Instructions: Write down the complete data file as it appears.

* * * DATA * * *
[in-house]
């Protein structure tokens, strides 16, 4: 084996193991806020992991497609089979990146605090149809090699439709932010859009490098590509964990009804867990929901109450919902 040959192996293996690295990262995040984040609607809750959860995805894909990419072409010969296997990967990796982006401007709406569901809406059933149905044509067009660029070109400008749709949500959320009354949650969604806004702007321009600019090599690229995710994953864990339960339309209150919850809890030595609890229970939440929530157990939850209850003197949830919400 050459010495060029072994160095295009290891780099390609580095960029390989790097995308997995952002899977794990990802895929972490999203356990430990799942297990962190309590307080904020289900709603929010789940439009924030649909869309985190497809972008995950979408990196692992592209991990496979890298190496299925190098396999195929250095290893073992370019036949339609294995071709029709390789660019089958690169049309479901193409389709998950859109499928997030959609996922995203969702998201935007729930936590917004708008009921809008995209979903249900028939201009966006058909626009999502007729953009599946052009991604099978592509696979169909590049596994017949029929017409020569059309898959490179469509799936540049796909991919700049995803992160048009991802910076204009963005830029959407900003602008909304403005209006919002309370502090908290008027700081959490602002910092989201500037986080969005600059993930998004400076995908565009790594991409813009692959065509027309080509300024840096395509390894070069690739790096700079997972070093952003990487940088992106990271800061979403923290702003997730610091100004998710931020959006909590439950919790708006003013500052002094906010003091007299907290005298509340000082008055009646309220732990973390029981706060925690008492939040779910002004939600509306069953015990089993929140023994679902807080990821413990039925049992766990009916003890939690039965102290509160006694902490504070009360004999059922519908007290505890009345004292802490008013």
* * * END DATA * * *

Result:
[in-house]
């Protein structure tokens, strides 16, 4: 084996193991806020992991497609089979990146605090149809090699439709932010859009490098590509964990009804867990929901109450919902 040959192996293996690295990262995040984040609607809750959860995805894909990419072409010969296997990967990796982006401007709406569901809406059933149905044509067009660029070109400008749709949500959320009354949650969604806004702007321009600019090599690229995710994953864990339960339309209150919850809890030595609890229970939440929530157990939850209850003197949830919400 050459010495060029072994160095295009290891780099390609580095960029390989790097995308997995952002899977794990990802895929972490999203356990430990799942297990962190309590307080904020289900709603929010789940439009924030649909869309985190497809972008995950979408990196692992592209991990496979890298190496299925190098396999195929250095290893073992370019036949339609294995071709029709390789660019089958690169049309479901193409389709998950859109499928997030959609996922995203969702998201935007729930936590917004708008009921809008995209979903249900028939201009966006058909626009999502007729953009599946052009991604099978592509696979169909590049596994017949029929017409020569059309898959490179469509799936540049796909991919700049995803992160048009991802910076204009963005830029959407900003602008909304403005209006919002309370502090908290008027700081959490602002910092989201500037986080969005600059993930998004400076995908565009790594991409813009692959065509027309080509300024840096395509390894070069690739790096700079997972070093952003990487940088992106990271800061979403923290702003997730610091100004998710931020959006909590439950919790708006003013500052002094906010003091007299907290005298509340000082008055009646309220732990973390029981706060925690008492939040779910002004939600509306069953015990089993929140023994679902807080990821413990039925049992766990009916003890939690039965102290509160006694902490504070009360004999059922519908007290505890009345004292802490008013």